Or, if you had a happy childhood, consider your parents experts. Some parenting truths stay true through generations. Your parenting expert may take the form of someone you knew well for years, or someone you just met. This person may change over time depending on your needs. Just find someone you can rely on when all else fails.

Build a community you trust – and then trust it

It really does take a village to raise a child. Through teachers, babysitters, daycare workers, neighbors, friends, and grandparents, your children are going to be exposed to all kinds of opinions and ways of doing things. Obviously, you will only choose to leave your child in a place where you are confident in their safety, but you can’t control every environment.

You can’t make a nanny do things exactly the way you would do them. You can’t expect a preschool teacher to teach your child the way you would teach your child. You can’t ask your mom to babysit and then micromanage how she babysits. You’ll drive yourself crazy and the people in your village crazy too.

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I’ve learned a lot about how to be a better parent from the other people (teachers, family, daycare workers, friends) who help me raise my kids.

At some point you have to trust that your child can survive other ways of doing things and other points of view and, in fact, that exposure to other options is what will make your kid a stronger and more resilient human.

Lean on your teammate

If you have a parenting partner, then no decision is yours alone to make. Ask your partner what he or she thinks. Listen to each other. Make decisions together. Strategize together and then follow through with each other’s help.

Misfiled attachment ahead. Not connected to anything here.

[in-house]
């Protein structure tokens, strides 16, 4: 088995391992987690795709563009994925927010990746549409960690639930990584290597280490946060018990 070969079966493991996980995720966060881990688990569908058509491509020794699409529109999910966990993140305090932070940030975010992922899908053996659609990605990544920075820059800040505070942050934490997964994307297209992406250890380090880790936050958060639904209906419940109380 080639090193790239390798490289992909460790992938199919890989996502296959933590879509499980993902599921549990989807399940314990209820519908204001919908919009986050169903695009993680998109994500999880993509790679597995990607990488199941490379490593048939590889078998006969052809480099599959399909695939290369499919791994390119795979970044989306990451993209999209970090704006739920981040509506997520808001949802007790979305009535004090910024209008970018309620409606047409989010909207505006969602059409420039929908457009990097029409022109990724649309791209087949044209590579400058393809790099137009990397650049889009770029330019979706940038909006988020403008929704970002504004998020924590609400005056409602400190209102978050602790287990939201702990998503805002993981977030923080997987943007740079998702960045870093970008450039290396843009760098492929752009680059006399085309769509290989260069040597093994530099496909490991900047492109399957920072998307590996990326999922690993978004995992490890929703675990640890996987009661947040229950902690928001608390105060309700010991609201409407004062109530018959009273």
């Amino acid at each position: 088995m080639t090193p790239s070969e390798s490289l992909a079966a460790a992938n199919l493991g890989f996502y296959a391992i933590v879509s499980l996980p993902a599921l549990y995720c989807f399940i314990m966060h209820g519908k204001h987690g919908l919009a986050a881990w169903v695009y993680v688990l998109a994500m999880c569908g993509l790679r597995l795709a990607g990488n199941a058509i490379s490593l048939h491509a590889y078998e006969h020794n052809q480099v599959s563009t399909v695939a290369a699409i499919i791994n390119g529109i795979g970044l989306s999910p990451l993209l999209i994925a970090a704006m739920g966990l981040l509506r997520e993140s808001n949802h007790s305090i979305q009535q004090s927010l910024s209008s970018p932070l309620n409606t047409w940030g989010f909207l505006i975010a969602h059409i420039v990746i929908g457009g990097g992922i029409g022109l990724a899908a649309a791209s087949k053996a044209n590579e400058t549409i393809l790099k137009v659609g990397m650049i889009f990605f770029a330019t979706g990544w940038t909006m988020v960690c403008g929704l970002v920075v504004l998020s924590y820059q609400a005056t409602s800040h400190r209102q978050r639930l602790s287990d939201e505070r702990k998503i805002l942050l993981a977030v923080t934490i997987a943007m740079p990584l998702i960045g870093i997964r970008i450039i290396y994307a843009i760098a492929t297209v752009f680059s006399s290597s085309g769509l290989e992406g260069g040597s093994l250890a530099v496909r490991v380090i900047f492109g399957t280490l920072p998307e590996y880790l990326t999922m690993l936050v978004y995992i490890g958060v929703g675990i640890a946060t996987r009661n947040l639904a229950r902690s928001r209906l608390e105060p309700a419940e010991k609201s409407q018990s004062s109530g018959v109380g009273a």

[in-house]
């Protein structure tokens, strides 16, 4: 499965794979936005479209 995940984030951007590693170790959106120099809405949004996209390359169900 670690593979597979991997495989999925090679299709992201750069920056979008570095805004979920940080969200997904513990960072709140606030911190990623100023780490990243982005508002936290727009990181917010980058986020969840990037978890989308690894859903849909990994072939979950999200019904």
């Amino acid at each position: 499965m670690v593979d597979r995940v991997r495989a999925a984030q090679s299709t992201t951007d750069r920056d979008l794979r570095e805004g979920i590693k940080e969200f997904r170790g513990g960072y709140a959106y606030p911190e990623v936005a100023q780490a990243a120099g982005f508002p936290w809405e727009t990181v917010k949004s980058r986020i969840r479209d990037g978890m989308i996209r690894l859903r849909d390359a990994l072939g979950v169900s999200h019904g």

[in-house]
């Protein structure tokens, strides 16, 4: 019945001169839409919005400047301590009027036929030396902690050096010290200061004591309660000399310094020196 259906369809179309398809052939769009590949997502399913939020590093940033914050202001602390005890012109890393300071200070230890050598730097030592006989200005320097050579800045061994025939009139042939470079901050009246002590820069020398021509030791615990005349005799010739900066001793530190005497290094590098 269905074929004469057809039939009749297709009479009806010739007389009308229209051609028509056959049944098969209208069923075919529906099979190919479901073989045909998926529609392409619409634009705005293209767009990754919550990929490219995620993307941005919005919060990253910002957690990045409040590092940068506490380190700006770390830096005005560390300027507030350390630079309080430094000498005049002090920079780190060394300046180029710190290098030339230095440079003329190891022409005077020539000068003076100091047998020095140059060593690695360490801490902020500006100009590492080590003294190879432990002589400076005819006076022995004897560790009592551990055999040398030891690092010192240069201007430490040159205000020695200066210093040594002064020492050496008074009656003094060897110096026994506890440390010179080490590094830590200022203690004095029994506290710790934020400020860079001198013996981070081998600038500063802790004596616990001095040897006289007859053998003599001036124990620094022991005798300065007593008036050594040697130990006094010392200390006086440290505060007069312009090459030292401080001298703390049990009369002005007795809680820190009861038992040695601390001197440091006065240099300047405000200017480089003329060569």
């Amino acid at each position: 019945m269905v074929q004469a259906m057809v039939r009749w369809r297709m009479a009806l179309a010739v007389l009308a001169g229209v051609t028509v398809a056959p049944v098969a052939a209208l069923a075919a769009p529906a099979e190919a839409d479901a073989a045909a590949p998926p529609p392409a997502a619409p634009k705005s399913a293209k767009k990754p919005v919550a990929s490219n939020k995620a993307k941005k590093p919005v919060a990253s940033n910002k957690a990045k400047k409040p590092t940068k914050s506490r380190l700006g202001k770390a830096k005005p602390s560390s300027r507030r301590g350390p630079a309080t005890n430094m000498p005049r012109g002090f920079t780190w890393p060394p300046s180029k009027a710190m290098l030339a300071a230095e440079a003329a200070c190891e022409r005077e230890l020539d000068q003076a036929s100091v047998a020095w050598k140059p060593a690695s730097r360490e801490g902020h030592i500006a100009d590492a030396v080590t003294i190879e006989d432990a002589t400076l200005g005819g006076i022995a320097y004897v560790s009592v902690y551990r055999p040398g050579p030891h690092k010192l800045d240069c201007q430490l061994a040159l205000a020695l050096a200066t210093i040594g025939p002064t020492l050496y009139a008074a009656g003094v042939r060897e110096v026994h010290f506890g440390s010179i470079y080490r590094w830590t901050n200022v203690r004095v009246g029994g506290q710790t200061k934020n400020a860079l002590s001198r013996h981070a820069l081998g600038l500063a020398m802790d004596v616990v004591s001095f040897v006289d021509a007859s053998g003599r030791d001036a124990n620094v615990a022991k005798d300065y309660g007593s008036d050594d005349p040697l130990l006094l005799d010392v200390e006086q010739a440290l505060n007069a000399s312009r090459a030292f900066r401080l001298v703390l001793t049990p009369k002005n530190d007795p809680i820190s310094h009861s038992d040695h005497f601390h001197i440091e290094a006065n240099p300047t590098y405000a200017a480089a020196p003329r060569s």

Being able to share parenting responsibilities (with decision making being one of the biggest), leads to less pressure and stress on one parent and creates more room for joy in parenting and in our partnerships.

Get a reality check

I live in LA. Sometimes I forget that LA is a bubble. Then I go home to Texas and tell my dad and sister that a swim intensive for my four-year-old would "only cost $350 for the week" and they look at me like I’ve lost my mind, and the bubble breaks. Oh, right, $350 is a lot of money for a swim class.

Sometimes I’ll call my sister who has twins or my friend who has triplets for a reminder to not get overwhelmed by the little things. The big picture is loving our kids and keeping them safe.

It’s good to emerge from the rabbit hole of parenting every once in awhile and look around and remember that there are other ways of doing things.

Feel free to change your mind

Everyone talks about how consistency is key in parenting. But every day ushers in a new phase of sleeping, eating, digesting, growing, and learning. Change is inevitable. If something isn’t working for you or has stopped working for you, stop doing it.

I felt like we had to sleep train my daughter and I was determined to be consistent and see it through, and when I finally asked myself why I was continuing to do something that didn’t feel right and wasn’t working, I didn’t have a good answer.

So my husband and I agreed that none of our children were going to cry it out anymore.

Now, some experts will say that we did the wrong thing because we took away our daughter’s ability to self soothe. Some will say we did the right thing because when babies cry they need comfort. All I know is that that baby has turned into a pretty great four year old and she has a little brother who was never sleep trained and sleeps like a champ.

The truth is, you don't have to be stuck with one parenting style. You don’t have to label yourself. Borrow from each style when it works for you and when it doesn’t, give it back. Really, we’re all just making it up as we go along anyway.

I wonder what kind of parent I’ll be today.